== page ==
It was not clear to me why he offered all that information about himself. He then asked me where I was headed, something that would have been obvious to him since I was standing at the gate for a flight to Washington. I said I was also going to Washington. “Why are you going there?” he asked. I said I lived there. “Oh come on; that’s not what I am asking.” Now I understood what he was getting at. “Young man, I have lived in the United States longer than you have. I moved to America before you were born. But that is not what you are interested in. You want to know where I am originally from. I am from Pakistan and I am very proud of my Muslim heritage. Is there anything more I could tell you about myself?”

He said I spoke very well; I must be highly educated. I said I was. “You are probably holding a multi-million dollar job in an American corporation working out of Washington. It is people like you who are blocking the advance of people like me, the original Americans.” He then said that I was the sort of a person who must have voted for “that criminal” in the November elections. He was obviously referring to Hillary Clinton. I said I did and then walked away. This encounter was a good indication of where America was headed in terms of the expressed views of some of its citizens towards the non-white segment of the population. This anger was all there but Trump and his rhetoric made his followers less inhibited towards expressing it.

Source: tribune.com.pk/story/1721107/6-watching-america-within/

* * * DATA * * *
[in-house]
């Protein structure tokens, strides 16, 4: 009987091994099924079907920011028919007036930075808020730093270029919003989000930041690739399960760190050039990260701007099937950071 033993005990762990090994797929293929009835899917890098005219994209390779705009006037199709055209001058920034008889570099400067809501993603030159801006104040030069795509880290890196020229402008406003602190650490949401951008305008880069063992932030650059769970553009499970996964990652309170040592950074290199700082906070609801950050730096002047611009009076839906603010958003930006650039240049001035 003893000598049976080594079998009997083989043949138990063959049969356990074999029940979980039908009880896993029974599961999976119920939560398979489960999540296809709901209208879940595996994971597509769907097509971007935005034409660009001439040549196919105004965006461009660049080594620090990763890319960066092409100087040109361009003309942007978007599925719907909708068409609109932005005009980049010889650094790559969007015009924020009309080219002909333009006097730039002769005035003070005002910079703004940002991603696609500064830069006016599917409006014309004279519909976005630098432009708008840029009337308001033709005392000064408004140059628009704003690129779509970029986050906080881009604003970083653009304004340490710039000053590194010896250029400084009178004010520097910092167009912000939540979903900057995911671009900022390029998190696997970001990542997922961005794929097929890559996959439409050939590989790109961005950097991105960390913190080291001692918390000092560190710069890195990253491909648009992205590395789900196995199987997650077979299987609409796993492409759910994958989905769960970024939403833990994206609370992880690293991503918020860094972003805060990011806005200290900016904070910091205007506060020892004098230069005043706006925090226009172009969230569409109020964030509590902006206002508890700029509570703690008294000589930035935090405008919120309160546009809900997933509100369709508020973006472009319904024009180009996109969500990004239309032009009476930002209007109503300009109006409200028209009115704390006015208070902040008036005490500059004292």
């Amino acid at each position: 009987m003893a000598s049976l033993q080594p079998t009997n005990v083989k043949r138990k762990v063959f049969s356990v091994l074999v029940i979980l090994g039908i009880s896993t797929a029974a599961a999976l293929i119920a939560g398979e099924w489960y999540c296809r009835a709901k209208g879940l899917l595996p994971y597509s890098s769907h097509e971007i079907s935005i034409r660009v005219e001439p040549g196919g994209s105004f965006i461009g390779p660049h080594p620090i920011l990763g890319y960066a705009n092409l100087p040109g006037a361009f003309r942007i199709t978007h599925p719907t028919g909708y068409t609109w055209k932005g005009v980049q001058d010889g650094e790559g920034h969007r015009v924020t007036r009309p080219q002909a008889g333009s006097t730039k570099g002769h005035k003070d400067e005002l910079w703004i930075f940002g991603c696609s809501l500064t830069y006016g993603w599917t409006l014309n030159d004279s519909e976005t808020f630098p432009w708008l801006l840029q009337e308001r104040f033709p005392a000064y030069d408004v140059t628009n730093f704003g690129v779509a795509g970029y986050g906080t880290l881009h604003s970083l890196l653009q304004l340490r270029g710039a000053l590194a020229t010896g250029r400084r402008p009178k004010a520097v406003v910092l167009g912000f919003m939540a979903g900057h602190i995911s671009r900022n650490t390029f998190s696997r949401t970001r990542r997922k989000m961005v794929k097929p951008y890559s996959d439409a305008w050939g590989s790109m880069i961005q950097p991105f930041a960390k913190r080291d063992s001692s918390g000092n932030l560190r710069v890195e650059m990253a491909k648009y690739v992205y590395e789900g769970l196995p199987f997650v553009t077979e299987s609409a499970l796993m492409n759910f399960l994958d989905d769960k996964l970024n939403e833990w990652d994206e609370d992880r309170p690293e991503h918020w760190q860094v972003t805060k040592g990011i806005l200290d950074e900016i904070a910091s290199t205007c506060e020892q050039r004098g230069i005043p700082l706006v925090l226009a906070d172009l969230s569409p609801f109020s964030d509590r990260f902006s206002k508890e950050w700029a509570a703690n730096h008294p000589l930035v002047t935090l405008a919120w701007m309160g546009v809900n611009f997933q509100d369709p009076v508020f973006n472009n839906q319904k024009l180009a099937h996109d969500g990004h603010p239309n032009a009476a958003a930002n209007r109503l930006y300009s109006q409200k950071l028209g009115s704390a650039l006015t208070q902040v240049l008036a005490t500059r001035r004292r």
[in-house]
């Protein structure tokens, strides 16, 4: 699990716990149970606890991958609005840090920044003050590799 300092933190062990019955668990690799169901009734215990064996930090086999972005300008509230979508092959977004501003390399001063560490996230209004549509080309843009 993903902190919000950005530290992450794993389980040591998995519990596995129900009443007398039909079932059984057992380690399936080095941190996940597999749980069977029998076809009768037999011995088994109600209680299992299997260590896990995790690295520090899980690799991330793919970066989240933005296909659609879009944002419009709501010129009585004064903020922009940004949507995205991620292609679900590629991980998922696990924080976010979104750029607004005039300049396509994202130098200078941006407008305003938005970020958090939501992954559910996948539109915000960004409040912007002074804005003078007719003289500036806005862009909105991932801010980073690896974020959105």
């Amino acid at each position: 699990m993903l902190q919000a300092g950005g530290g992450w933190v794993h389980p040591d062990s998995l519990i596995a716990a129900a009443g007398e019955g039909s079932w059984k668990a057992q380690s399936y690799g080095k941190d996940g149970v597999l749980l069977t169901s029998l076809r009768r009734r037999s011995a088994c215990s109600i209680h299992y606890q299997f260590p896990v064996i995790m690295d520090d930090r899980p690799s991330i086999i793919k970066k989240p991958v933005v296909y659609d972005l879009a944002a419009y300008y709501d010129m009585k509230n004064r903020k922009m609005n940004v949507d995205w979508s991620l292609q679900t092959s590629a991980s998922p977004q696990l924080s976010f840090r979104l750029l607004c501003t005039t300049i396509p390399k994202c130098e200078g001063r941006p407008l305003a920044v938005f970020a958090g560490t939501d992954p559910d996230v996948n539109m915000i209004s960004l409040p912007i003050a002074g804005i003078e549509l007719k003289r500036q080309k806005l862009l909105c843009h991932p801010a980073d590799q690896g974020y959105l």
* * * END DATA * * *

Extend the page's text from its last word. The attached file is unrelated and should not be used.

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Over to the Caretakers

By I.A. Rehman

May 31, 2018

THE second elected government to complete its term in the era of civilian supremacy bows out today. All political groups, the administration and services, and conscious citizens should help the caretaker governments at the centre and in the provinces to complete the transition to a new representative dispensation in accordance with the best traditions of democracy and fair play.

Regardless of how the ruling and opposition parties found their way to agreement on heads of caretaker governments at the centre, the fact that they could do so confirms the soundness of the system. It is also a good omen for progress towards democratic consolidation. Till the time of writing, a jarring note was struck with the withdrawal of the consensus nominees as caretaker chief minister of Khyber Pakhtunkhwa and Punjab, and the failure of the ruling and opposition parties of Sindh and Balochistan to name caretaker chief ministers. This only shows that the political actors involved need to go through a crash course in democratic decision-making.